The picket, called by London NoBorders and NO2ID, marked the start of Biometric ID cards, which are being issued from today, 25 November 2008, to all non-EU students and spouses applying for, or renewing visas for study or marriage. The cards will have a photograph with name, date of birth, nationality, immigration status and biometric details, including fingerprints and digital facial image will be stored on a chip on the card as well as being held indefinitely on the UK Identity Service database.

Soon all foreign nationals in the UK will be required to have these cards, which will be rolled out to other groups including students who want a student loan by 2010. And from 2011 you will need to get one – and have your details on that database - if you want to renew or get a passport.

What worries many of us is not just the use to which our own government and security services might make of such data – linking to face recognition software working on images from security cameras and mobile phone data would enable our every move to be tracked – but the certainty that it will get into other hands – such as those of our US friends in the CIA, as well as criminal and commercial organisations who will have their own ideas about how such all-pervasive data might be used.

Among those at today’s demonstration was David Mery a man who has achieved a small personal victory against the juggernaut database state.

Mery was stopped by police entering Southwark tube station on 28 July for being "calm on arrival, almost too calm" and having a largish rucksack and a strong French accent. It was three weeks after the London bombing – and - perhaps luckily for him, six days after the shooting of Jean Charles de Menezes. This time at least the police didn’t shoot first and ask questions later, but his treatment in the months and years following the event can most favourably be described as Kafkaesque. He finally (or at least probably) succeeded in having both his fingerprints and DNA record removed from the police databases, but it took over two years of fighting. His blog and articles are essential reading for anyone who wonders why civil liberties are important.


Leeds NO2ID have burnt a mock ID card in protest at the introduction of the ID card scheme for foreign nationals

Video - video/quicktime 13M

Around 20 activists braved the freezing temperatures and rain to gather in Leeds last night on the eve of the introduction of ID cards for foreign nationals.

The protest was made my burning a mock ID card in public.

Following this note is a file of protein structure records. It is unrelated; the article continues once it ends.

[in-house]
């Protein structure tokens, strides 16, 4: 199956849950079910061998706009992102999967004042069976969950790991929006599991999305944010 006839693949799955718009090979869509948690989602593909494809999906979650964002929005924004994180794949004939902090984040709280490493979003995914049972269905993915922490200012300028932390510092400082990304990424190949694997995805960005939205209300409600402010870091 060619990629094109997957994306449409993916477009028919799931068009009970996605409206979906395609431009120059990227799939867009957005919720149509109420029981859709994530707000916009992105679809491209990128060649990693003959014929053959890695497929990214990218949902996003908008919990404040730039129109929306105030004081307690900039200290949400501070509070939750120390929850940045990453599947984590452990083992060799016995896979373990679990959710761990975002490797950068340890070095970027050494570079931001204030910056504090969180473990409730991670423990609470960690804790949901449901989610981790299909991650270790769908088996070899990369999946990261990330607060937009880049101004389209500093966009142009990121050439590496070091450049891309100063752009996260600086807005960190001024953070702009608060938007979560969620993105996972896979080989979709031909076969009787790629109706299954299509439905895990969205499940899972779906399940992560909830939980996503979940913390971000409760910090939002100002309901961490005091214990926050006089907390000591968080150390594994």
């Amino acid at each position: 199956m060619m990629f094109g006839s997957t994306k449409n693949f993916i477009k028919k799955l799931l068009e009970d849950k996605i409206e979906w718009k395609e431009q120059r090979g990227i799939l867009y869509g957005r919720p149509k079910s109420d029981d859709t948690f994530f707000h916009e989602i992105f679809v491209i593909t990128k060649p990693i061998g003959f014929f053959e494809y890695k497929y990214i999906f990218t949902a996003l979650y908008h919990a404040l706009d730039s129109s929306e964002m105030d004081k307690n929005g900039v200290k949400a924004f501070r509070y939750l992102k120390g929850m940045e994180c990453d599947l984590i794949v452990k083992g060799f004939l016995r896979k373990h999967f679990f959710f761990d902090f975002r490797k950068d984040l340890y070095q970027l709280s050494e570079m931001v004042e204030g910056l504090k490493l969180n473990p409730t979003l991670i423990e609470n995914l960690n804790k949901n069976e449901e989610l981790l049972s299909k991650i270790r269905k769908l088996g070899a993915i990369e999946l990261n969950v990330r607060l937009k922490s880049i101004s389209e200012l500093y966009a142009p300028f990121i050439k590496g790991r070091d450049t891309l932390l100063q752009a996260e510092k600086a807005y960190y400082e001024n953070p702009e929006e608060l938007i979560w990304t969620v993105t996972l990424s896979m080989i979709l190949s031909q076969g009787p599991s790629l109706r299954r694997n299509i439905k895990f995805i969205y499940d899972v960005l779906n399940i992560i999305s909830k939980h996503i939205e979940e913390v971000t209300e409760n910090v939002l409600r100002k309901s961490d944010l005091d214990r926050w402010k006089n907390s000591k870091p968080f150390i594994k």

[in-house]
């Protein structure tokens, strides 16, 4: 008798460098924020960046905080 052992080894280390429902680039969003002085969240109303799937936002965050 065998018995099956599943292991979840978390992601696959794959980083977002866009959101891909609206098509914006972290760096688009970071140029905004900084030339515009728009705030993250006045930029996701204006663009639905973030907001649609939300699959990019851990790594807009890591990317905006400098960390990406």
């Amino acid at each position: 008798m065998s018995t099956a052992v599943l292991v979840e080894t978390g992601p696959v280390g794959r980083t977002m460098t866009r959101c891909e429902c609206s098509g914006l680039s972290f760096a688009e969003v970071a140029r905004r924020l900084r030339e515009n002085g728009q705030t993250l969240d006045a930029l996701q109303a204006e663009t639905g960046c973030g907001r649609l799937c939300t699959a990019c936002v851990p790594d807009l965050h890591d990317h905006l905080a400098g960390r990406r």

The Protest passed off peacefully without the presence of West Yorkshire Police.


Liverpool anti-ID picket: No One Is Illegal

20 students and No Borders/anti-ID campaigners from Manchester made their way to Liverpool on 25th November, the day that the government introduced ID cards for non-EU nationals living in the UK. There they joined a group of 30 Merseyside activists outside Reliance House to protest at the introduction of compulsory ID cards for international students and non-EU spouses on that day.

Reliance House is where interviewing, photographing and fingerprinting will take place from 4th December before being issued with a biometric ID card. It is also Liverpool’s reporting centre where those seeking asylum have to ‘sign in’ on a regular basis while their claims are being processed. If their claims fail they can be held, without prior notice, in the immigration detention facility in the same building for up to 7 days.

It is thus imperative to make the connection between ID cards and the assault on the rights of non-EU nationals wanting to live, work and study in the UK. People from Manchester No Borders had brought along placards and banners proclaiming that “no one is illegal”. Where the state reinforces the division between legal and ‘illegal’ people our solidarity must extend to those most affected by the scheme.

Some mention in the news:

(During the picket of Reliance House, some first contact was made with individual No Border activists from Liverpool, Merseyside and North Wales. If you are from this region and want to get active in a No Borders group, please email us, so we can get you in touch)


Over 60 people attended our protest against the introduction of Biometric ID Cards for non-EU students and spouses on Tuesday. The demonstration was held for a couple of hours at midday outside the Cardiff office of the UK Border Agency at 31-33 Newport Road. People the government is forcing to carry ID cards will have to attend this centre for interrogation, photographing and fingerprinting.

We displayed banners, held placards, waved giant mock ID cards and distributed 600 copies of this leaflet - the reaction from passers by was completely supportive. Many people used their lunchbreak to join the protest for a short while before returning to work or study. This protest was part of a nationwide day of action outside UKBA centres by No Borders Network who, along with Defy ID, NO2ID and other groups, held protests in Croydon, Liverpool, Glasgow, Solihull, and Newcastle. Though many of these protests around the country got into local newspapers, Welsh media coverage has been minimal.

This protest appears to be just the start of resistance to ID Cards, the British Airline Pilots’ Association (BALPA) has threatened industrial action if the government goes ahead with it’s plan to impose ID cards on airport workers next year. Tens of thousands of people have signed up to NO2ID’s pledge not to register for a card, even if that means going to prison. No Borders South Wales will be protesting outside the Border agency again, on Wednesday 10th December when the Cardiff office will start to register people, join us if you can.